@danielmbase has written a great story with a cyberpunk flair. It would have been so very easy for this to be a run-of-the-mill affair, but @danielmbase’s interpretation of the prompt is as innovative as it is gritty. It unfolds really well, and finishes strong with an ending which makes you ask yourself what might happen next?
STORY NUMBER: 52
PROMPT PROVIDER: @alexwattsesq
TITLE: Occupy My Mind
I swipe the pass-card once more.
ACCESS DENIED. TRY AGAIN?
That’s twice now; once more might set the alarms off. I tighten my rucksack’s left strap to shift its weight. The doors won’t open for me, but my face in their mirrored glass reminds me that the security drones are only disabled for another ten minutes. I try to pull the balaclava lower, although the damn thing is made of wool and is too warm even in these climate-controlled offices. I can still see my chin and beard but I shouldn’t be identifiable.
Her pass got me into the reception area but no further. If I can’t get into the labs, there’s only one place it can go. Sorry, lady, but at least I might make it out of here this way.
Time to wake up, Lottie!
Ugh, piss off.
The time is now 7.30am, Lottie.
Yeah, I know!
Start your day with Shreddies to keep hunger locked up ‘til lunch!
What? I open my eyes. I’m meant to be on the ad-free version! I tear out the BrainShare electrodes and let them drop onto my pillow. My face prickles with warm irritation and my stomach rumbles. Still, there should be time for some Shreddies before work.
Before I can work out how to break the ice, another customer leaves without a kind word. Work is so dull I’d pimp out my spare brainpower when I’m here as well if they’d let me.
Opposite the clinic there are fewer protesters again today, and the fancy tents are all gone; just a handful of bedraggled ones remain. They still wouldn’t look at me when I passed them on the way in – not that I should talk to them anyway. I do like to read their placards, although their jokey tone – Down with this sort of thing! – has given way to something more desperate: It’s nearly too late to repent was new today.
The doors to the labs and offices hiss open; hopefully it’s the scientist who held the door for me this morning – good thing, as I’d forgotten my pass. At least she must have recognised me, albeit without saying a word, and she might be up for a conversation now.
Nope – instead, Karen enters and perches on the corner of my desk, not even looking up from her notes. “Lottie, we’ve had a complaint from a customer – he says you’re looking a little rough today.”
You what? “What’s that to do with him?”
“Your face is the first thing people see, Lottie. When they walk in, you are Youth Decay, and you are looking very tired.”
“Yeah, sorry, I had an unsettled night.”
“Are you sure BrainShare isn’t tiring you out?”
I wouldn’t need to use BrainShare if this place offered me regular hours. “Nah, it’s all these mad dreams I keep having. In fact, I think I dreamed I was here last night. Any chance I can get overtime for that?!” Karen doesn’t even look up. “But yeah, BrainShare doesn’t tire me out at all – it just uses my spare processing power while I sleep.”
“Which project are you helping with? The protein-folding one or the big bang simulator?”
“Ha, no, I use CP-YOU, which just rents out my brain to whichever company will bid most for it that night,” I shrug. “It pays more than the ones that actually, you know, try to further humanity!” I look for a smile but still get nothing.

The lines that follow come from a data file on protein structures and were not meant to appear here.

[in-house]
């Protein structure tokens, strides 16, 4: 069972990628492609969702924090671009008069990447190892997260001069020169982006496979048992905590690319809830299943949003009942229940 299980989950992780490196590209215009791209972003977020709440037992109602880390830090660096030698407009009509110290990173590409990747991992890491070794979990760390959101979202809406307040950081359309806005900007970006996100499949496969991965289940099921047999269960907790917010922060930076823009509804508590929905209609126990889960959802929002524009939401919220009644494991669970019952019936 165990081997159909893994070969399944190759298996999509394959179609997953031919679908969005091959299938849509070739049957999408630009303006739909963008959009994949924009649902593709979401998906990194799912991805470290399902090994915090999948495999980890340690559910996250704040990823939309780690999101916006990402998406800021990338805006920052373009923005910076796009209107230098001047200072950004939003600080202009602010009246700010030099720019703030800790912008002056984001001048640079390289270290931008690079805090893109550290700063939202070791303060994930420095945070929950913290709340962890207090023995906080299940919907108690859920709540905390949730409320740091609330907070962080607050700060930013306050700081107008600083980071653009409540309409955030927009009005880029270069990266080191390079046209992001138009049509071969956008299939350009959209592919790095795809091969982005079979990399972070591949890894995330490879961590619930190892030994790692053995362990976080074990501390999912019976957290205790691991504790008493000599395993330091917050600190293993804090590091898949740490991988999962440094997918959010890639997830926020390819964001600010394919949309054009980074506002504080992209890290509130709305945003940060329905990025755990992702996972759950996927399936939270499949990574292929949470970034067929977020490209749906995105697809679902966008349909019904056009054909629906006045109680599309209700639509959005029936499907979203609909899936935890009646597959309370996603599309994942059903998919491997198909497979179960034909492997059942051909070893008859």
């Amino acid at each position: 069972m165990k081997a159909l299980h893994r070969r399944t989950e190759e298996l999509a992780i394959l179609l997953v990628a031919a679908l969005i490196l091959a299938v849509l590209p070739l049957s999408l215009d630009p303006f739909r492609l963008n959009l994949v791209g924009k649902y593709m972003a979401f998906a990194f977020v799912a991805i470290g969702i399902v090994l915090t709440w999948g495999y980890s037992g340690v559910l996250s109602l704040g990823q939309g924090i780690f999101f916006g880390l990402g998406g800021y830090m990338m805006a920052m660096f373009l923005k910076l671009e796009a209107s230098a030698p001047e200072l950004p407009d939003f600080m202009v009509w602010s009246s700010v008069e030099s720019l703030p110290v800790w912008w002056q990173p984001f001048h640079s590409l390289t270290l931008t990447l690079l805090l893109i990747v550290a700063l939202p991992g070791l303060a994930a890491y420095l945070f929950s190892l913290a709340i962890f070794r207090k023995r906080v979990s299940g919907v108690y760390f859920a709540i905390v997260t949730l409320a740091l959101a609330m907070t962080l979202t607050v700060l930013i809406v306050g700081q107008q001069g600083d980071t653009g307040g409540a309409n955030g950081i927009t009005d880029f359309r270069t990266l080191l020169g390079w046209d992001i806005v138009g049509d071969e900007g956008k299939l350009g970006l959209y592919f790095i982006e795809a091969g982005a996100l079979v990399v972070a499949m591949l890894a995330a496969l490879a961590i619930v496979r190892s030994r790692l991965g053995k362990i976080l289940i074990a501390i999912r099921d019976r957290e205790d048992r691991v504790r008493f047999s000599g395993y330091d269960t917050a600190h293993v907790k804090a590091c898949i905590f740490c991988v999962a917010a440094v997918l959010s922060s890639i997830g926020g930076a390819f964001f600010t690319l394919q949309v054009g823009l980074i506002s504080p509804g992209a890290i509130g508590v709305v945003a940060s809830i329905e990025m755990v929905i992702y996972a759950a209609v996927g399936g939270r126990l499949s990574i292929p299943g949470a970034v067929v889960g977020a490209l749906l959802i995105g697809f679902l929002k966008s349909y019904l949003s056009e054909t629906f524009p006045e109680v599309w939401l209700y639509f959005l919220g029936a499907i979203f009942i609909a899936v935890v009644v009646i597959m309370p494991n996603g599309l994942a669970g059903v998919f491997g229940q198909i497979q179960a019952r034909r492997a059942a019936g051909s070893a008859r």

“Well I need you to make more of an effort, Lottie.” She slides off the desk and marches way, turning back to me as she swipes her access card. “Pull yourself together, yeah?”
That was the first proper conversation I’ve had with anyone for four days.
My whole body tenses as I press the only button on the ramshackle device. It doesn’t explode; red numbers flicker onto the screen – 36:00:00 – and start to silently count down. It works!
There is nothing but her desk in this vast white reception area. I move her chair aside and duct tape the device underneath her desk drawers.
I swipe her pass and exit into the humid night, heading for our camp over the road. I squeeze into my supposedly two-man tent – not that anyone else has ever been inside – for my last night here. Before I plug in my BrainShare wires for the night, I check out the damage to my face in my phone’s front camera. Keith socked me good, the bastard: my right eye is swollen shut. Well, we’ll see who’s the tough guy in a day and a half.
Time to wake up, Lottie!
Yeah, sure. I skip the coffee and Shreddies to spend some time getting my make-up just so, but I don’t look any more alive than yesterday thanks to more mental dreams about bombs in my office.
I get an earlier tram than usual and get off a few stops early for a walk. By the time I get to work I’m sweating heavily, as well as being too haggard to be seen behind a reception desk.
There’s a commotion in the protesters’ camp as two bearded men are dragged away from each other. Ha! This could be worth a closer look …
I sneak over, but one of them laughs and points at me. “Hey, Stu, is that your collateral damage?”
“You’re the receptionist at Youth Decay, yeah?” pants the other. “You might want to take the day off work, lady.”
He – Stu, I suppose – sports a gnarly black eye. It’s him!
The explosion is just a dull thud from the café, breaking the silence that followed hours of talking.
“What now?” I ask Stu.
“I didn’t think I’d still be alive today, but I should probably make myself scarce,” he says, patting his tent. “Do you want to come with me?”
Sirens yelp into life somewhere outside. A few miles away, my tiny flat lies empty and silent as always.
PROMPT: People make ends meet by renting out their brains as computing power for companies while they sleep.